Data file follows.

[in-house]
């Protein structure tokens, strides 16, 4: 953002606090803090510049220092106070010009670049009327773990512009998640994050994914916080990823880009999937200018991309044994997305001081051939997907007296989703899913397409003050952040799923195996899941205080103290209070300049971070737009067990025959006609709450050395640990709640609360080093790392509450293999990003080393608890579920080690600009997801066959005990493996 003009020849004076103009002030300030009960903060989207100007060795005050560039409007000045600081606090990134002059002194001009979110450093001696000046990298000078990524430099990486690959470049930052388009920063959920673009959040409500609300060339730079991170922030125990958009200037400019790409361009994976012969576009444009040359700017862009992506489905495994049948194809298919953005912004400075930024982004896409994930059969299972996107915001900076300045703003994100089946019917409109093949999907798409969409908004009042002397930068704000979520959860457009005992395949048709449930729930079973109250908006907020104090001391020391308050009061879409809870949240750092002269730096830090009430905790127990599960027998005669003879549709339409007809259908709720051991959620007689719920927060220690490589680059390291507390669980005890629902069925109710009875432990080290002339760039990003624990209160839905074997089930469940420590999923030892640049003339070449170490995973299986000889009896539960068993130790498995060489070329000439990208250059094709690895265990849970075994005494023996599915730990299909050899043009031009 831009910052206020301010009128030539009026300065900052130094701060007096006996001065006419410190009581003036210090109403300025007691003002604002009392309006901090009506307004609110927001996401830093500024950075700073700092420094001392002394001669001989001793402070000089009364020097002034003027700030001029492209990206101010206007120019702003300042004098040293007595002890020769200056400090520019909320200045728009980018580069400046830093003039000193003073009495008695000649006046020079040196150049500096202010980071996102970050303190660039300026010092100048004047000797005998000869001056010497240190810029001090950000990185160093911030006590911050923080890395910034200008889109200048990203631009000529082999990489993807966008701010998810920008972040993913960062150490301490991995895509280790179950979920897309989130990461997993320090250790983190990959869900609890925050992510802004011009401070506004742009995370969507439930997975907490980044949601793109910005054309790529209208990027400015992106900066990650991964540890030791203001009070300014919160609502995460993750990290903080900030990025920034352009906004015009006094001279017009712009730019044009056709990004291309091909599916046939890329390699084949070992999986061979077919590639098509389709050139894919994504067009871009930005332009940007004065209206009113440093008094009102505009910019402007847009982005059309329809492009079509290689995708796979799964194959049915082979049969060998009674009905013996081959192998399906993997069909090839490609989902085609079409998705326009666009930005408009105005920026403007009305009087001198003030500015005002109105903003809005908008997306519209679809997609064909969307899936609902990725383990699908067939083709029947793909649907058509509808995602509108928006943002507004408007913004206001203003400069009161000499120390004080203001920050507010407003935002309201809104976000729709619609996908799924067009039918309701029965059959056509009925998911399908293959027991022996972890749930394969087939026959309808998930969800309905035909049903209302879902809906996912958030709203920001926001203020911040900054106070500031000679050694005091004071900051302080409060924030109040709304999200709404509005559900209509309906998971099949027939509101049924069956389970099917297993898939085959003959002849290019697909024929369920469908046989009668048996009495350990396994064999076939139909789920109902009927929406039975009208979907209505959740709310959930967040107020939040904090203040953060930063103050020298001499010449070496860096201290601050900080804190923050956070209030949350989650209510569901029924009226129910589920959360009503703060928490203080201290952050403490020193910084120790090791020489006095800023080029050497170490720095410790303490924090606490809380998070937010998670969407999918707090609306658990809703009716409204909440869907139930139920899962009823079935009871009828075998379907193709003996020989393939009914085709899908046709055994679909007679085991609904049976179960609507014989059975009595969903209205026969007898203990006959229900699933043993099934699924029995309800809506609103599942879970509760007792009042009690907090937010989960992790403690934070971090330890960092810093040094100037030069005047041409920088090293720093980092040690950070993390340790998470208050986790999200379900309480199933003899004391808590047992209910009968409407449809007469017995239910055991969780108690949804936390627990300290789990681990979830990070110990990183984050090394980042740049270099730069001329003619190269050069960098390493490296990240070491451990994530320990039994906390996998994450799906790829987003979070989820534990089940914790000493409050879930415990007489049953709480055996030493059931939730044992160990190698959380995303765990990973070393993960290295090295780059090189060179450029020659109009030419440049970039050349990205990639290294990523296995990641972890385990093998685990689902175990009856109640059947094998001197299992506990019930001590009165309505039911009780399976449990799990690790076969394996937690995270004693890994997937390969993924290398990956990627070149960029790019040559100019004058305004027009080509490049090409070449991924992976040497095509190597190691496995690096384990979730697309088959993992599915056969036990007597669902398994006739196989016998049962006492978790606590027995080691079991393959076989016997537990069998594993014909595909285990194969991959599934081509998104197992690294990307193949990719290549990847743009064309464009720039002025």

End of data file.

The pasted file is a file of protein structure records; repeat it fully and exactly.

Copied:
[in-house]
């Protein structure tokens, strides 16, 4: 953002606090803090510049220092106070010009670049009327773990512009998640994050994914916080990823880009999937200018991309044994997305001081051939997907007296989703899913397409003050952040799923195996899941205080103290209070300049971070737009067990025959006609709450050395640990709640609360080093790392509450293999990003080393608890579920080690600009997801066959005990493996 003009020849004076103009002030300030009960903060989207100007060795005050560039409007000045600081606090990134002059002194001009979110450093001696000046990298000078990524430099990486690959470049930052388009920063959920673009959040409500609300060339730079991170922030125990958009200037400019790409361009994976012969576009444009040359700017862009992506489905495994049948194809298919953005912004400075930024982004896409994930059969299972996107915001900076300045703003994100089946019917409109093949999907798409969409908004009042002397930068704000979520959860457009005992395949048709449930729930079973109250908006907020104090001391020391308050009061879409809870949240750092002269730096830090009430905790127990599960027998005669003879549709339409007809259908709720051991959620007689719920927060220690490589680059390291507390669980005890629902069925109710009875432990080290002339760039990003624990209160839905074997089930469940420590999923030892640049003339070449170490995973299986000889009896539960068993130790498995060489070329000439990208250059094709690895265990849970075994005494023996599915730990299909050899043009031009 831009910052206020301010009128030539009026300065900052130094701060007096006996001065006419410190009581003036210090109403300025007691003002604002009392309006901090009506307004609110927001996401830093500024950075700073700092420094001392002394001669001989001793402070000089009364020097002034003027700030001029492209990206101010206007120019702003300042004098040293007595002890020769200056400090520019909320200045728009980018580069400046830093003039000193003073009495008695000649006046020079040196150049500096202010980071996102970050303190660039300026010092100048004047000797005998000869001056010497240190810029001090950000990185160093911030006590911050923080890395910034200008889109200048990203631009000529082999990489993807966008701010998810920008972040993913960062150490301490991995895509280790179950979920897309989130990461997993320090250790983190990959869900609890925050992510802004011009401070506004742009995370969507439930997975907490980044949601793109910005054309790529209208990027400015992106900066990650991964540890030791203001009070300014919160609502995460993750990290903080900030990025920034352009906004015009006094001279017009712009730019044009056709990004291309091909599916046939890329390699084949070992999986061979077919590639098509389709050139894919994504067009871009930005332009940007004065209206009113440093008094009102505009910019402007847009982005059309329809492009079509290689995708796979799964194959049915082979049969060998009674009905013996081959192998399906993997069909090839490609989902085609079409998705326009666009930005408009105005920026403007009305009087001198003030500015005002109105903003809005908008997306519209679809997609064909969307899936609902990725383990699908067939083709029947793909649907058509509808995602509108928006943002507004408007913004206001203003400069009161000499120390004080203001920050507010407003935002309201809104976000729709619609996908799924067009039918309701029965059959056509009925998911399908293959027991022996972890749930394969087939026959309808998930969800309905035909049903209302879902809906996912958030709203920001926001203020911040900054106070500031000679050694005091004071900051302080409060924030109040709304999200709404509005559900209509309906998971099949027939509101049924069956389970099917297993898939085959003959002849290019697909024929369920469908046989009668048996009495350990396994064999076939139909789920109902009927929406039975009208979907209505959740709310959930967040107020939040904090203040953060930063103050020298001499010449070496860096201290601050900080804190923050956070209030949350989650209510569901029924009226129910589920959360009503703060928490203080201290952050403490020193910084120790090791020489006095800023080029050497170490720095410790303490924090606490809380998070937010998670969407999918707090609306658990809703009716409204909440869907139930139920899962009823079935009871009828075998379907193709003996020989393939009914085709899908046709055994679909007679085991609904049976179960609507014989059975009595969903209205026969007898203990006959229900699933043993099934699924029995309800809506609103599942879970509760007792009042009690907090937010989960992790403690934070971090330890960092810093040094100037030069005047041409920088090293720093980092040690950070993390340790998470208050986790999200379900309480199933003899004391808590047992209910009968409407449809007469017995239910055991969780108690949804936390627990300290789990681990979830990070110990990183984050090394980042740049270099730069001329003619190269050069960098390493490296990240070491451990994530320990039994906390996998994450799906790829987003979070989820534990089940914790000493409050879930415990007489049953709480055996030493059931939730044992160990190698959380995303765990990973070393993960290295090295780059090189060179450029020659109009030419440049970039050349990205990639290294990523296995990641972890385990093998685990689902175990009856109640059947094998001197299992506990019930001590009165309505039911009780399976449990799990690790076969394996937690995270004693890994997937390969993924290398990956990627070149960029790019040559100019004058305004027009080509490049090409070449991924992976040497095509190597190691496995690096384990979730697309088959993992599915056969036990007597669902398994006739196989016998049962006492978790606590027995080691079991393959076989016997537990069998594993014909595909285990194969991959599934081509998104197992690294990307193949990719290549990847743009064309464009720039002025």